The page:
Sri Lanka: President Sirisena Joining hands with the Man he ousted
On 26th October, President Sirisena summarily dismissed Prime Minister Ranil Wickremesinghe and appointed former President Mahinda Rajapaksa in his place. In order to gain time to have a majority and approval of the appointment, Sirisena prorogued the Parliament till 16th of November and may continue to keep the Parliament closed for the next two months with more proclamations! Thus, a constitutional crisis has been created.
The ousted Prime Minister Wickremesinghe refused to accept the order and said that his sacking was illegal, unconstitutional and anti- democratic. He claimed that he was constitutionally appointed under Article 42(4) of the Constitution.
Under the 19th amendment of the Constitution made in 2015, the Presidential power to dismiss the PM was removed and instead, it made the PM responsible to the Parliament. It is claimed that the PM was not given any formal notice before being sacked.
Thus the legal position is fairly in favour of Wickremesinghe though in the interim period there could be horse trading and shifting of loyalties to ensure that Rajapaksa gets the required majority in the Parliament. There was a rumour that the Speaker Karu Jayasurya had a hand in Wickremesinghe’s ouster, but this does not appear to be correct.
Unfortunately, in an environment where ‘fake narratives’ is the rule of the day, an Indian angle was brought into this episode. A week before the sacking, it is said that in an important cabinet meeting, Sirisena had openly burst out over an alleged assassination plot engineered by the Indian Intelligence Service R&AW. The Sri Lankan media also mentioned about open differences between the President and the Prime Minister over the construction of a terminal in Colombo Harbour to be done by India and supported by PM and that it was ruled out by the President who wanted to have it done with local funds and Sri Lankan expertise.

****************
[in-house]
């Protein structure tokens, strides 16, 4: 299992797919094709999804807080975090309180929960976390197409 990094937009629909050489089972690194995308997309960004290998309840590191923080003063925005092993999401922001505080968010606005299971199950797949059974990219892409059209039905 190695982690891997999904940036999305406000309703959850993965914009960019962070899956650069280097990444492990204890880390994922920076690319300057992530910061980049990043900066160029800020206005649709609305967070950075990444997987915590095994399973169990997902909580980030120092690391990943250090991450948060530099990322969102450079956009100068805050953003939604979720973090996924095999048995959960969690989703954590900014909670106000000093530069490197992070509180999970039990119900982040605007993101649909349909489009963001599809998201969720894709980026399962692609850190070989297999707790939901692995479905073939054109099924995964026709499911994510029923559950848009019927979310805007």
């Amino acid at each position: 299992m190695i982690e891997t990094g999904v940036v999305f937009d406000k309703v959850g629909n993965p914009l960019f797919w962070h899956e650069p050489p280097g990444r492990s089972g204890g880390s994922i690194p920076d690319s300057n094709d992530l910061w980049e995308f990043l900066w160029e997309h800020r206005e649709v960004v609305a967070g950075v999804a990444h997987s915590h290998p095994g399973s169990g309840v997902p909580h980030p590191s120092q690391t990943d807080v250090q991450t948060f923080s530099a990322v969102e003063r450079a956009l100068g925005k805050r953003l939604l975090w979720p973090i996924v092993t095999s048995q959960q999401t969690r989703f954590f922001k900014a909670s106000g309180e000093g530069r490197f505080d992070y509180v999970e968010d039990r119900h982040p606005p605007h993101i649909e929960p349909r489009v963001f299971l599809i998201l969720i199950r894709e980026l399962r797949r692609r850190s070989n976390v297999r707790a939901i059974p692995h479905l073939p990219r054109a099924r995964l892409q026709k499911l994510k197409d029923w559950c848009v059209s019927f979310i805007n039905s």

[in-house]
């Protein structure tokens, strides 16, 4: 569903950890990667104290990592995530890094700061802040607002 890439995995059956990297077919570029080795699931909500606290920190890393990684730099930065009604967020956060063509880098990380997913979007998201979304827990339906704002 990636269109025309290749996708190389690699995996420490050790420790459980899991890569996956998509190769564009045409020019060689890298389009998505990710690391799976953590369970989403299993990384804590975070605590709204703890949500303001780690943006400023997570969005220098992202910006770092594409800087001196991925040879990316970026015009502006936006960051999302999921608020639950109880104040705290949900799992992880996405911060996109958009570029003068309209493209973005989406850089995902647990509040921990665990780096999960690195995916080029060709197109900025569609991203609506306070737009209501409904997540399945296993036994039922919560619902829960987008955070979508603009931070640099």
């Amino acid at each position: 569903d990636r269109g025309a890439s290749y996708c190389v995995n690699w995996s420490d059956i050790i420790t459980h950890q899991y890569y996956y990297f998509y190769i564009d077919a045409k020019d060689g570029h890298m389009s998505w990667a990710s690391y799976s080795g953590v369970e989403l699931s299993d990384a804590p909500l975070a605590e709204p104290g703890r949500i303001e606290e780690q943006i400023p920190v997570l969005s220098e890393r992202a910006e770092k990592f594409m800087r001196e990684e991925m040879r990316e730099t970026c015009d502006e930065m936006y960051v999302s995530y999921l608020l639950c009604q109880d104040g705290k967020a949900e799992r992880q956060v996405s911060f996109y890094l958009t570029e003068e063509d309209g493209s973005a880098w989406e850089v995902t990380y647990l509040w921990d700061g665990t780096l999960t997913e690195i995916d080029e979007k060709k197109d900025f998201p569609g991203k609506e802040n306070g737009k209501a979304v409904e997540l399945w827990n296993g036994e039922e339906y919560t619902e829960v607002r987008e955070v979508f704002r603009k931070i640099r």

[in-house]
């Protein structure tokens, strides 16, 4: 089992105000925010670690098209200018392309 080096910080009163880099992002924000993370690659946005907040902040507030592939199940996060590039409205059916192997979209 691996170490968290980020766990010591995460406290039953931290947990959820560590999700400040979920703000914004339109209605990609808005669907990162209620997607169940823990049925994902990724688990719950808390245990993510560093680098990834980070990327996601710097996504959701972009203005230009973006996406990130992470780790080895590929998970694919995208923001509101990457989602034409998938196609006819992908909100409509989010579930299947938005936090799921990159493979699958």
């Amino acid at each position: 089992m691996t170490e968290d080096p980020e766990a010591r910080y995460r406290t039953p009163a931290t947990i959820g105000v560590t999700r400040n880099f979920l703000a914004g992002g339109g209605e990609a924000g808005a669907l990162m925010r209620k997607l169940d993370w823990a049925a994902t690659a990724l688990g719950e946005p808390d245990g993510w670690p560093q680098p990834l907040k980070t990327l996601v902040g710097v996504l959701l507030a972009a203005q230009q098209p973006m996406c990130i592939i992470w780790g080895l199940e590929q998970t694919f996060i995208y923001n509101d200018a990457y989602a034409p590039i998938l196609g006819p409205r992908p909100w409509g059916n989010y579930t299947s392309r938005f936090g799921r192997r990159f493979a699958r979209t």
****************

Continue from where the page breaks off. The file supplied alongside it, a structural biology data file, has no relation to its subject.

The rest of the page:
Ousted PM Ranil had visited India just a few days before his sacking. It was made out in the Sri Lankan Press that the Indian PM Modi in his personal meeting with Ranil had expressed his displeasure over the slow progress being made in the implementation of Indian projects due to official hurdles being placed.
It should be mentioned here that the discord between President Sirisena and Prime Minister was not something that happened in the last two weeks nor was it due to differences on relations with India. It was brewing for the last six months and the sacking was a well-thought out move by Sirisena. Was the sacking triggered by the visit of Wickremesinghe to India just a few days earlier? One cannot say as the current PM Rajapaksa had a very successful visit in September this year also. Should this not have been anticipated by India? Again I have no answer.
In the Sri Lankan Parliament, the critical number is 113 seats to have a majority. Ranil has 106 seats and Rajapaksa has 99. The TNA has 16 and the JVP has 6. The two latter groups have so far remained neutral, but two Tamil MPS have shown support to Rajapaksa.